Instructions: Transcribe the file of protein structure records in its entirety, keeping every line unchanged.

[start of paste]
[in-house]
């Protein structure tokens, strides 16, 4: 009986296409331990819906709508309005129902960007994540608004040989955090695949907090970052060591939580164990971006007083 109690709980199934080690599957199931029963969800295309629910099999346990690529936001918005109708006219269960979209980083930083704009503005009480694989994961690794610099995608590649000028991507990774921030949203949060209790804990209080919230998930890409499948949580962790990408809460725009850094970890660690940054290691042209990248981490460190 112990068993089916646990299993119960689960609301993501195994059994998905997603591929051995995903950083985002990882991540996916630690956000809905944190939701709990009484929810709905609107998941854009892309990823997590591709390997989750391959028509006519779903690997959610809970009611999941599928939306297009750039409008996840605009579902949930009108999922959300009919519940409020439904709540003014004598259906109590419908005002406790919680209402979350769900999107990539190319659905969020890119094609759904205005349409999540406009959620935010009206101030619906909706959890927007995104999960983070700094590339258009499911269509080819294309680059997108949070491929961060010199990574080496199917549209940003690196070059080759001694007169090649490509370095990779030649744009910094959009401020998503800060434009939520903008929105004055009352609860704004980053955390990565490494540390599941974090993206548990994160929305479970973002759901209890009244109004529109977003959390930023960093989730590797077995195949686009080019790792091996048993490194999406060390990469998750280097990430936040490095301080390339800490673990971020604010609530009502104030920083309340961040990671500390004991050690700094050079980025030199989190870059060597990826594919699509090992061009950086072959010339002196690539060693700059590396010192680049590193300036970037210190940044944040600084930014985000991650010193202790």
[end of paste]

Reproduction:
[in-house]
């Protein structure tokens, strides 16, 4: 009986296409331990819906709508309005129902960007994540608004040989955090695949907090970052060591939580164990971006007083 109690709980199934080690599957199931029963969800295309629910099999346990690529936001918005109708006219269960979209980083930083704009503005009480694989994961690794610099995608590649000028991507990774921030949203949060209790804990209080919230998930890409499948949580962790990408809460725009850094970890660690940054290691042209990248981490460190 112990068993089916646990299993119960689960609301993501195994059994998905997603591929051995995903950083985002990882991540996916630690956000809905944190939701709990009484929810709905609107998941854009892309990823997590591709390997989750391959028509006519779903690997959610809970009611999941599928939306297009750039409008996840605009579902949930009108999922959300009919519940409020439904709540003014004598259906109590419908005002406790919680209402979350769900999107990539190319659905969020890119094609759904205005349409999540406009959620935010009206101030619906909706959890927007995104999960983070700094590339258009499911269509080819294309680059997108949070491929961060010199990574080496199917549209940003690196070059080759001694007169090649490509370095990779030649744009910094959009401020998503800060434009939520903008929105004055009352609860704004980053955390990565490494540390599941974090993206548990994160929305479970973002759901209890009244109004529109977003959390930023960093989730590797077995195949686009080019790792091996048993490194999406060390990469998750280097990430936040490095301080390339800490673990971020604010609530009502104030920083309340961040990671500390004991050690700094050079980025030199989190870059060597990826594919699509090992061009950086072959010339002196690539060693700059590396010192680049590193300036970037210190940044944040600084930014985000991650010193202790």